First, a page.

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Female Syrian White Helmets Honoree Had No Hesitation To Join

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Female Syrian White Helmets Honoree Had No Hesitation To Join

Middle East

Female Syrian White Helmets Honoree Had No Hesitation To Join

Female Syrian White Helmets Honoree Had No Hesitation To Join

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  • <iframe src="https://www.npr.org/player/embed/525764713/525764714" width="100%" height="290" frameborder="0" scrolling="no" title="NPR embedded audio player">
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Members of the Syrian Civil Defense, also known as the White Helmets, came to Washington D.C., to accept an award from Refugees International on Tuesday night. Manal Abazeed stopped by to talk to NPR's Ari Shapiro about her work.

ARI SHAPIRO, HOST:

In the Syrian civil war, a group of volunteer aid workers has rushed in to help wherever civilians are hurt. Officially they are called the Syria Civil Defense.

AUDIE CORNISH, HOST:

More commonly, they're known as the White Helmets. Nearly 3,000 people do this work across Syria. A hundred of them are women.

SHAPIRO: And one of those women is Manal Abazeed. Abazeed came to Washington this week to accept McCall-Pierpaoli Humanitarian Award from Refugees International on behalf of the White Helmets. I spoke with her through interpreter Miryam Klait. And I asked, after a career in accounting, did she have hesitations about taking on such physical, dangerous work?

MANAL ABAZEED: (Through interpreter) I can't say that I felt a particular sense of danger in doing this job. In Syria at the time, everywhere was dangerous. Whether you were at home, at work, at the office or at the park, everywhere was dangerous. If everyone hesitated and gave in to the fear, then who would be there to help? Of course, sometimes I'm really scared, but there's a bigger motivation to keep doing what I'm doing.

SHAPIRO: Tell us about the specific work that you do.

ABAZEED: (Through interpreter) I joined the Civil Defense in April 2015, right at the inception, and I started with taking training on first aid. Initially, people were not as accepting of women in the Civil Defense, so most of my work was just in the actual center or behind the scenes in the ambulances. After a while, people started seeing that we could do as much as the men in our teams and sometimes we could do even more.

SHAPIRO: Can you tell me a story about one of those times that a man on your team realized, oh, this is something Manal can do that I would not be able to do?

ABAZEED: (Through interpreter) Once there was a woman that we were going to go help and she just happened to be in the bathroom at the time of an aerial bombardment. And this made us think that oftentimes there would be incidents where perhaps women were indisposed. Perhaps they needed to be covered up before administering first aid. So at the very least we needed to have women on the team who could be the first responders who could be there to help her get dressed, to cover her up and to administer some aid before others could come as well.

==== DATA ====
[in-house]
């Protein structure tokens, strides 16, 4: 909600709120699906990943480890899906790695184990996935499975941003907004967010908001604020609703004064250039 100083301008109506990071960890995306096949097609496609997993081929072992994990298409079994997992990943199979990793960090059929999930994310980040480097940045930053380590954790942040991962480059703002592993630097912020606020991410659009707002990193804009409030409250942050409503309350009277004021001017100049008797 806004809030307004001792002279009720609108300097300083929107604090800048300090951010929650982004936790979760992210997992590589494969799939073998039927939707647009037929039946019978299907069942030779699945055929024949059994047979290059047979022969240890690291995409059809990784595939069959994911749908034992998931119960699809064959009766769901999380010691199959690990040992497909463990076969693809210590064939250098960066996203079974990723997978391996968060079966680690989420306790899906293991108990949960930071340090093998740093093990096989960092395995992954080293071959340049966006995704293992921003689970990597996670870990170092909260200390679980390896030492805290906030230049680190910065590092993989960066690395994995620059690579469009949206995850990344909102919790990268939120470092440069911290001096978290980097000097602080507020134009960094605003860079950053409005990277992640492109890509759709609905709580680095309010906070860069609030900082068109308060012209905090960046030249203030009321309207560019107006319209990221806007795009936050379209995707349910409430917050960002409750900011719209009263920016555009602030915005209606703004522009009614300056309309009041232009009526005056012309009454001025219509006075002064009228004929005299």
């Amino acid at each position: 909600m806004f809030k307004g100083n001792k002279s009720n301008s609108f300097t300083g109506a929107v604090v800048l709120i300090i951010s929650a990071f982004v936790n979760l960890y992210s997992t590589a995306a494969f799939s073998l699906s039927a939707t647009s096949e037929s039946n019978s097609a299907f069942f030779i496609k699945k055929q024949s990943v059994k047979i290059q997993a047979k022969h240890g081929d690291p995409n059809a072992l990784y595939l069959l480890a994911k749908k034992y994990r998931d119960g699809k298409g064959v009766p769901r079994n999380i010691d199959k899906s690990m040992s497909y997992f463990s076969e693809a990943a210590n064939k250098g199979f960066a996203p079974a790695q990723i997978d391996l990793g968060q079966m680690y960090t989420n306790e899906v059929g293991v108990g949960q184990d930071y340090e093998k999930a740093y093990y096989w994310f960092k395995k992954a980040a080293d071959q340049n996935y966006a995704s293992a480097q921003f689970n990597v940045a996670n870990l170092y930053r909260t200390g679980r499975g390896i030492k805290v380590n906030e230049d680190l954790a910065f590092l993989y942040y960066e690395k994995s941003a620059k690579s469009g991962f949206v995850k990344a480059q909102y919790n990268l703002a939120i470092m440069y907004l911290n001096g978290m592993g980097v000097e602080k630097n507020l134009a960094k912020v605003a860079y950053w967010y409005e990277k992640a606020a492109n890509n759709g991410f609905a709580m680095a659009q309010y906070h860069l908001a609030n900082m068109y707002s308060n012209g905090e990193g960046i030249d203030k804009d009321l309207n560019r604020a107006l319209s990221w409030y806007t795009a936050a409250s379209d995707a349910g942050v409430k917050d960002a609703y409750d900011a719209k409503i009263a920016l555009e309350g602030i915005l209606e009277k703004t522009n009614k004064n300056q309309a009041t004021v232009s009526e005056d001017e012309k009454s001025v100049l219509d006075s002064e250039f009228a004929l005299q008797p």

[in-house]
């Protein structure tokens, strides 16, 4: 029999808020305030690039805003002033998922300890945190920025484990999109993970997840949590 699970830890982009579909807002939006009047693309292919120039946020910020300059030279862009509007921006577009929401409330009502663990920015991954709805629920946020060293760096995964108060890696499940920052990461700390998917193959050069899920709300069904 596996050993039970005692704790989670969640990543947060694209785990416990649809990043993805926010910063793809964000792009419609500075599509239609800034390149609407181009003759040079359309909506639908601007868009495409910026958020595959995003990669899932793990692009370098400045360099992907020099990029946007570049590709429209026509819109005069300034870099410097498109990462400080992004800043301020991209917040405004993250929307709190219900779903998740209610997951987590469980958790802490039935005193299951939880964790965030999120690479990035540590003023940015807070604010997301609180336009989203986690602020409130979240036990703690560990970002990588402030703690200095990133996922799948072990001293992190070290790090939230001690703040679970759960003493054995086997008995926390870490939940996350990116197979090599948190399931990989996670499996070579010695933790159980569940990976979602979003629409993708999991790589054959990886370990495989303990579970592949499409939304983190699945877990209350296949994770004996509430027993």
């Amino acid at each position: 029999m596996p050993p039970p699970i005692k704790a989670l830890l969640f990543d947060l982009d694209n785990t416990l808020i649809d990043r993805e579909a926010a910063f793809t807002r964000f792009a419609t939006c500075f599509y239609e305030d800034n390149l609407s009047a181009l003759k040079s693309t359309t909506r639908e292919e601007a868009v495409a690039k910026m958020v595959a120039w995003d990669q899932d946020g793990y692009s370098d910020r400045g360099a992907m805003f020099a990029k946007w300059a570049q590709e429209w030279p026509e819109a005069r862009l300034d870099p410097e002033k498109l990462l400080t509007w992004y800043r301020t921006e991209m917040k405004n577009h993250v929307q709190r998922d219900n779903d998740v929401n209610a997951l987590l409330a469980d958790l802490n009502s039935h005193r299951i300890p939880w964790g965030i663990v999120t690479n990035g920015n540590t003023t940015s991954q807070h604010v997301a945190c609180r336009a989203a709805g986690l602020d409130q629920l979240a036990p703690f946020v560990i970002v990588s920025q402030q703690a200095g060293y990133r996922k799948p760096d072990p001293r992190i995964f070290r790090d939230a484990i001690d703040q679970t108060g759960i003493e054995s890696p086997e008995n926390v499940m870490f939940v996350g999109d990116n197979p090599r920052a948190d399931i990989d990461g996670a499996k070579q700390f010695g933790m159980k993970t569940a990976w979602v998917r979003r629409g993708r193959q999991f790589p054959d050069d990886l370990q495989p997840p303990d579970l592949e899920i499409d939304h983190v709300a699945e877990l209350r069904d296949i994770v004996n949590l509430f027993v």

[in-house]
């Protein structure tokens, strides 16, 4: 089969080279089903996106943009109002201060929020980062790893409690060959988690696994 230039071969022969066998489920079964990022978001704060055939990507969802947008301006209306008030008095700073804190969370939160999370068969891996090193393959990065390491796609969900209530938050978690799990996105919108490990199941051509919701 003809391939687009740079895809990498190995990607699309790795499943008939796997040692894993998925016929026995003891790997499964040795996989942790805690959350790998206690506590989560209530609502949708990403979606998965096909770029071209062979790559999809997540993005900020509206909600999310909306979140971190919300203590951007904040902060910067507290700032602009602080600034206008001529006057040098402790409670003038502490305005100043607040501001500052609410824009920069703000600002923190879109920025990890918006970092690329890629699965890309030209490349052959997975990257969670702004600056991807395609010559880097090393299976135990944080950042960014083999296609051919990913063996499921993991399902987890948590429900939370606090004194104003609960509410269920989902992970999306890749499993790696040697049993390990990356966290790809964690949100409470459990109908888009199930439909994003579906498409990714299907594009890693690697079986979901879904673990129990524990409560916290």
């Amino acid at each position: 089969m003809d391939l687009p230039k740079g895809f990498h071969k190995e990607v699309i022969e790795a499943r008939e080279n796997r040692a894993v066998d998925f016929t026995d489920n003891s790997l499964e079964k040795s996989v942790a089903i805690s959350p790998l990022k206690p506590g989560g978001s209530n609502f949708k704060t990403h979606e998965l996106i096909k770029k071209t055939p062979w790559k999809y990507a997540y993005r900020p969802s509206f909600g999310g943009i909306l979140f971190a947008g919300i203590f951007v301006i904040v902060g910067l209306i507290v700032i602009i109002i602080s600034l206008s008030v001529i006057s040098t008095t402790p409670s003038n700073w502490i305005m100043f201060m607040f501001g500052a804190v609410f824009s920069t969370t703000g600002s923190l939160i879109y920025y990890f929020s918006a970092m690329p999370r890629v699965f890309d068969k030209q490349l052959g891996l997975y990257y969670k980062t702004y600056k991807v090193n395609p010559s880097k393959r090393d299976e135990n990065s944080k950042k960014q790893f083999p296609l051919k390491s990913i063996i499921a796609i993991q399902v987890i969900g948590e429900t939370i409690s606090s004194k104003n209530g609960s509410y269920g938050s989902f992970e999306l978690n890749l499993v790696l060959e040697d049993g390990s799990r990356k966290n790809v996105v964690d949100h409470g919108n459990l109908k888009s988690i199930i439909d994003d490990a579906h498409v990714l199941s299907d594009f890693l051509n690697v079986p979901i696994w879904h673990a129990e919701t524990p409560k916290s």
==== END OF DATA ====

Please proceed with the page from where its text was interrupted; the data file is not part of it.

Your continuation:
SHAPIRO: The woman who was in the bathroom when the bomb fell, can you describe how she reacted when she saw that her rescuer was a woman?

ABAZEED: (Through interpreter) The lady at the time was unconscious. However, her husband was extremely pleased and relieved to see that there was a woman who could be here to help. When the lady regained consciousness, the first thing she asked was, are there still positions available? Can my daughter join the Civil Defense?

SHAPIRO: Really?

ABAZEED: Yes.

SHAPIRO: And did her daughter join?

MIRYAM KLAIT: (Foreign language spoken).

ABAZEED: (Through interpreter) Hopefully shortly because they're increasing the number of positions available to women in the coming few months. So hopefully she'll be able to join the team.

SHAPIRO: The White Helmets are all over Syria. And I understand you live in Daraa, in the southwest, near the border of Jordan. What is life like in Daraa right now?

ABAZEED: (Through interpreter) Lately it's been more difficult in this area. In the past three months, there's been constant aerial bombardments. And I would estimate that if not 100 percent then at least 90 percent of people are leaving their homes and sleeping in makeshift tents. All the schools are currently closed. Kids are receiving a little bit of education in the camps. There are efforts to try and make up for the closures of schools. Simply, all I can say is right now in Daraa there really isn't life. There's death and there's bombing.

SHAPIRO: You boarded an airplane and landed in a place where there is no war, where the birds sing in the trees, where there's enough food, where there is peace. What does it feel like to be here knowing what is happening there?

ABAZEED: (Through interpreter) You may not believe this, but right now all I'm feeling is guilt. How am I here living in peace while my family, my friends, my colleagues are there being attacked? But someone needs to raise the voice of those inside Syria. Someone needs to explain what's happening, and someone needs to talk about our work. Perhaps by doing this we can get our message across.

SHAPIRO: Manal Abazeed, thank you for the work that you do and thank you for speaking with us about it.

ABAZEED: Thank you lots.

SHAPIRO: Manal Abazeed is one of the White Helmets, the volunteer aid workers who help civilians in the Syrian civil war.

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